Stone Tombs and Ancient Ritual: Status Marking and Social Roles in the Early Late Woodland of Southeastern Michigan

By Norder, John; Baxter, Jane Eva et al. | Midcontinental Journal of Archaeology, MCJA, Fall 2003 | Go to article overview

Stone Tombs and Ancient Ritual: Status Marking and Social Roles in the Early Late Woodland of Southeastern Michigan


Norder, John, Baxter, Jane Eva, Nelson, A. Russell, O'Shea, John M., Midcontinental Journal of Archaeology, MCJA


ABSTRACT

The discovery of an unusual stone-lined burial chamber in Ann Arbor, Michigan, during an archaeological salvage excavation prompted the reexamination of certain aspects of mortuary ritual and social organization in the Early Late Woodland in southeastern Michigan. Previous research in this region is underdeveloped with respect to hypotheses regarding ritual practice, social marking, and gender for this time period. We focus on a class of burials from several sites whose funerary treatment appears to mark a community leadership role and discuss the implications for gender and social organization during this time period.

Among the mounds of the Mississippi, and further south, are occasionally found some built of stones. An instance of a similar construction is reported to me by Mr. Day, of Romeo, associated with the ancient remains in Macomb County. He says: "In several places in this vicinity are found mounds made of stones, nicely piled up to height of four to five feet, like a hay-cock. [Hubbard 1887:209]

In archaeological mortuary studies, variability in funerary assemblages and practices is typically understood to reflect differences in social position and cultural organization (Goldstein 1981; O'Shea 1984; Saxe 1970). In terms of social position, the traditional line of thought is that the role a person held in life is often marked unambiguously in death by certain classes and quantities of artifacts, type of burial, burial placement in relation to land features and other burials, and construction. By identifying social status in funerary populations it is then possible to develop explanations regarding overall social organization.

Early Late Woodland funerary sites in southeastern Michigan exhibit a great deal of variability in the attributes outlined above, but detailed analyses are lacking. Part of this problem stems from a lack of complete data for numerous sites, many of which were excavated by amateurs long before professional archaeology arose (e.g. Gillman 1874, 1877; Hubbard 1887; Riley 1881). The result has been an incomplete record that, like the above introductory quote, provides a few tantalizing references with an occasional detailed description in old journals, random newspaper articles, or the even rarer published manuscripts.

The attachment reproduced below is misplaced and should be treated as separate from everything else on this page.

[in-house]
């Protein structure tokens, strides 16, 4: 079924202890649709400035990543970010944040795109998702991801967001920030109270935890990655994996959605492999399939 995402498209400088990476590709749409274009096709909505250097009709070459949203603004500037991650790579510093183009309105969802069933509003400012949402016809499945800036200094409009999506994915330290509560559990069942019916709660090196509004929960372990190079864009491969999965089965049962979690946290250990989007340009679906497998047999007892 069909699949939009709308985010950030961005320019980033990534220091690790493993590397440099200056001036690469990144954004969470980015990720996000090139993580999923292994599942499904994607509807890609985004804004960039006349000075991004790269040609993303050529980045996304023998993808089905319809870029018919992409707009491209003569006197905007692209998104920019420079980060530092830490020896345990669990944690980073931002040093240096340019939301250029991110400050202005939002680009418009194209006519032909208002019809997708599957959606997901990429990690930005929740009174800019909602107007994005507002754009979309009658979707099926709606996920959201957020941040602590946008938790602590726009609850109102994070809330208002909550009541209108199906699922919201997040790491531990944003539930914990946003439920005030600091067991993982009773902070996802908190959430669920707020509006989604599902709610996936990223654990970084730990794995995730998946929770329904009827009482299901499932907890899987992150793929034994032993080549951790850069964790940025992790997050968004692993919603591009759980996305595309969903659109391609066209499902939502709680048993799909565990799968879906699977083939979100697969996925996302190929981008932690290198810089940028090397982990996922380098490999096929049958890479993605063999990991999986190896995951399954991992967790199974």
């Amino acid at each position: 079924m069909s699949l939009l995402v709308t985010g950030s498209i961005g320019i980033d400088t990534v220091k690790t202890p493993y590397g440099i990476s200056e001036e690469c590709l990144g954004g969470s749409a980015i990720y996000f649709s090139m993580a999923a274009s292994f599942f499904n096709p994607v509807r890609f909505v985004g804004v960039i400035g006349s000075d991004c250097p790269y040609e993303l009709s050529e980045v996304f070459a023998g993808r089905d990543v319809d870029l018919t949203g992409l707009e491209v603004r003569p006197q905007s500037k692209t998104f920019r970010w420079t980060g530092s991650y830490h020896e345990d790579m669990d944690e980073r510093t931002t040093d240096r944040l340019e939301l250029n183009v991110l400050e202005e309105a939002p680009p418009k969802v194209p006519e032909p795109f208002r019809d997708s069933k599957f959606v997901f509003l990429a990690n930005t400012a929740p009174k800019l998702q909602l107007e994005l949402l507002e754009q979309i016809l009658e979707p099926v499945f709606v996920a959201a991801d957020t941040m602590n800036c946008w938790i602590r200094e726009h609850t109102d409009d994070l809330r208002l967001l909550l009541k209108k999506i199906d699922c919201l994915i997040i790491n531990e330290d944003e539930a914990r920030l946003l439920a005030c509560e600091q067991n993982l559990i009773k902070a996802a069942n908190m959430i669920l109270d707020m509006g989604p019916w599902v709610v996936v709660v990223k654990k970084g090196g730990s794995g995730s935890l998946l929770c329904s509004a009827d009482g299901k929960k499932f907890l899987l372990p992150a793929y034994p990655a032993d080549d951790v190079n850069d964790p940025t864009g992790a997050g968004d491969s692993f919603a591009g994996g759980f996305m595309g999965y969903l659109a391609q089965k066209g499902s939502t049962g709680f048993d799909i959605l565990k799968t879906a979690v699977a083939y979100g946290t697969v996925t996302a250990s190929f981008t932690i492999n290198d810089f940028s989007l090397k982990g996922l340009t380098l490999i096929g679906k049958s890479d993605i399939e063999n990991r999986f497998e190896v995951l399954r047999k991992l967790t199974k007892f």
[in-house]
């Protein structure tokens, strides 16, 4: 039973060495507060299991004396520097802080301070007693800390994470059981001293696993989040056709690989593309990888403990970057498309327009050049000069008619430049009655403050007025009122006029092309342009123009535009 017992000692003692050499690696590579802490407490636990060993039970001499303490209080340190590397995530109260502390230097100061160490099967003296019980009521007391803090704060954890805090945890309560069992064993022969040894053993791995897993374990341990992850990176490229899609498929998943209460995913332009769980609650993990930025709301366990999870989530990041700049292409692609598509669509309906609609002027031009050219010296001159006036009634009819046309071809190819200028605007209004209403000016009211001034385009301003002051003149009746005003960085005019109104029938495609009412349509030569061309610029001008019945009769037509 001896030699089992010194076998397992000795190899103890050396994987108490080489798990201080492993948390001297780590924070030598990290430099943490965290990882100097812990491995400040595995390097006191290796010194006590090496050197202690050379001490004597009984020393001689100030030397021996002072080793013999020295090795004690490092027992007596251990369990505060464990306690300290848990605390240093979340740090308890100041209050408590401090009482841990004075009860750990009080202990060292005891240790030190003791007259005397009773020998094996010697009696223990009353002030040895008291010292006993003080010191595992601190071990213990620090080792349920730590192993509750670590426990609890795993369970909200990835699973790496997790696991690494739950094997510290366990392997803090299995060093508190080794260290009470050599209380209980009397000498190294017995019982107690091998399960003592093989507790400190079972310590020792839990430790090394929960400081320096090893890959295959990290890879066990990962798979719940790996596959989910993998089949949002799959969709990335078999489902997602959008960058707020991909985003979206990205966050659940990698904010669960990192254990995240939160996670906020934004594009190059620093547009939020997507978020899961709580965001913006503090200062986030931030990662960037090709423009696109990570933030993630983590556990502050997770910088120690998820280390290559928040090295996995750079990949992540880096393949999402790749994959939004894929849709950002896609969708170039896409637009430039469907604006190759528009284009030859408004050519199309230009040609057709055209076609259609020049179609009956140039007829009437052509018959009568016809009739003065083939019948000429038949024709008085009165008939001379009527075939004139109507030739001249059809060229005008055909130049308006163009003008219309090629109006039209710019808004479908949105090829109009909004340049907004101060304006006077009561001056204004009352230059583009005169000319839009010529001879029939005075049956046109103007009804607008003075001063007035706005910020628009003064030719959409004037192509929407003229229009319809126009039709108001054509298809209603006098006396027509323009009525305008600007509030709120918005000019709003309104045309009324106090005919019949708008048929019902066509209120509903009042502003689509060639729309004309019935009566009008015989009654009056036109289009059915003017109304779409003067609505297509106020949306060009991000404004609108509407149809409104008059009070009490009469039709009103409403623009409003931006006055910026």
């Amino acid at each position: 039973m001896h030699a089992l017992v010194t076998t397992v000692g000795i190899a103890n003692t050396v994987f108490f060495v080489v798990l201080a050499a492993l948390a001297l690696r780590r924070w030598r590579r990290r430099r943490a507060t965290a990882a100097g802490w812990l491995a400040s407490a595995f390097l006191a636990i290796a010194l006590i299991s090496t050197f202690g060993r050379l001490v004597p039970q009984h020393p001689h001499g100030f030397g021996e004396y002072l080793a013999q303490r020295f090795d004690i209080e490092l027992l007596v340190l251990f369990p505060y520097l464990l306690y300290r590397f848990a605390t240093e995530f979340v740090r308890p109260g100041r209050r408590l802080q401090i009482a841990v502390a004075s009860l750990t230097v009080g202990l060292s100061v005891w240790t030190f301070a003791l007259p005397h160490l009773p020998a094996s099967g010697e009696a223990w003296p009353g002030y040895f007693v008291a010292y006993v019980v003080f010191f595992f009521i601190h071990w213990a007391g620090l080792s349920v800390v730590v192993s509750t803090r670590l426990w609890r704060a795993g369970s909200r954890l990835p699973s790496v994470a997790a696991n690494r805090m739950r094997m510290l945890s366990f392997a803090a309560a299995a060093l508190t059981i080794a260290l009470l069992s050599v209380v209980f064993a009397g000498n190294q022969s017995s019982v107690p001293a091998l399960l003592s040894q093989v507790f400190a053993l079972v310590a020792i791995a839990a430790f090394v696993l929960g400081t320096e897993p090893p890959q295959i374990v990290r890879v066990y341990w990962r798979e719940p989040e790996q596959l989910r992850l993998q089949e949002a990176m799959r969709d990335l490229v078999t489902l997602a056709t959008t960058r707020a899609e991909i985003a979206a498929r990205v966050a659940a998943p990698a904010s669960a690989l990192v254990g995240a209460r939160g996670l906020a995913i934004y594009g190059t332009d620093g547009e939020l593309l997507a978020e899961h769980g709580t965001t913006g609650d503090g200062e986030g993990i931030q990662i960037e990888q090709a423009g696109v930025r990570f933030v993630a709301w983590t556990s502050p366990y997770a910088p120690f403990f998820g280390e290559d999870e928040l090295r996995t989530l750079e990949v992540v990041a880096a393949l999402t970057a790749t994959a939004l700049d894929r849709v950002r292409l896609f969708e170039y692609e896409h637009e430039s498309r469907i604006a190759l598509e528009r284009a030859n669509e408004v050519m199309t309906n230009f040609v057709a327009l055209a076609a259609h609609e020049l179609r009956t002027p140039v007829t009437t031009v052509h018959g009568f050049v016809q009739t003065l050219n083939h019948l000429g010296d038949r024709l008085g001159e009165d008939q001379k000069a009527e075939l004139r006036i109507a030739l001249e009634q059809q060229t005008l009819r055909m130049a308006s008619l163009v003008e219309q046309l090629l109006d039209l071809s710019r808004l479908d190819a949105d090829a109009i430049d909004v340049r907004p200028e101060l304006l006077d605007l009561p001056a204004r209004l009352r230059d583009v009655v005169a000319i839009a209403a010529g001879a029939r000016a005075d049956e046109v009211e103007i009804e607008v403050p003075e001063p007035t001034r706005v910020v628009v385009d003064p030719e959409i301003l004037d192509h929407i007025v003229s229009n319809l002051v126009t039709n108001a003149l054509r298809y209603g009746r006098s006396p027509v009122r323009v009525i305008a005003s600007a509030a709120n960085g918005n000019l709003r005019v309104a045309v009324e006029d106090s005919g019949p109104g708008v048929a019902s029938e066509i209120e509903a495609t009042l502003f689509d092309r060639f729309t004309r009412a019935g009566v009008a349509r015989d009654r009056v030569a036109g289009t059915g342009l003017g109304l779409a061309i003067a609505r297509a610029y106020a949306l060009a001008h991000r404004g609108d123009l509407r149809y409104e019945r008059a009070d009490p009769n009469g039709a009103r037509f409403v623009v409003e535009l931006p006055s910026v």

Until fairly recently, another evident problem has been a relative lack of interest in the topic by both professionals and amateurs (see Stothers 1999). While several dissertations and publications have examined specific aspects of Early Late Woodland cultural relationships and practices (Brashler 1981; Fitting 1965; Halsey 1976, 1981; Luedtke 1976; O'Shea 1987; Wilkinson 1971), theories concerning the social organization of the regional communities during this time period have remained largely underdeveloped. As one researcher noted, "Archaeologists did not view Michigan as an area where exciting things might be found and careers advanced" (Halsey 1981:17).

This paper specifically examines mortuary patterns in southeastern Michigan in light of the discovery and analysis of two burial sites, Brandon (20WA336) and Oison (20WA111), in the Huron River Valley in Washtenaw County, Michigan. The Brandon site presents an enigma in Michigan archaeological research as the only documented stone-lined tomb in the state for this time period. On the other hand, the Olson site is more consistent with other documented sites in southeastern Michigan. Overall, these Early Late Woodland funerary data suggest that there are important, unambiguously marked social roles that were open to both sexes, an interpretation in contrast to that of Halsey (1976, 1981) butin accord with that of O'Shea (1987). What we suggest is that this social role may have been open, but that the burial assemblages for males and females possessed differences that raise questions concerning gender marking. Comparison with other archaeological sites in the region and ethnohistoric data on both Algonquian and Iroquoian regional cultures is also used in this study as a means of identifying possible historical correlates for this social role.

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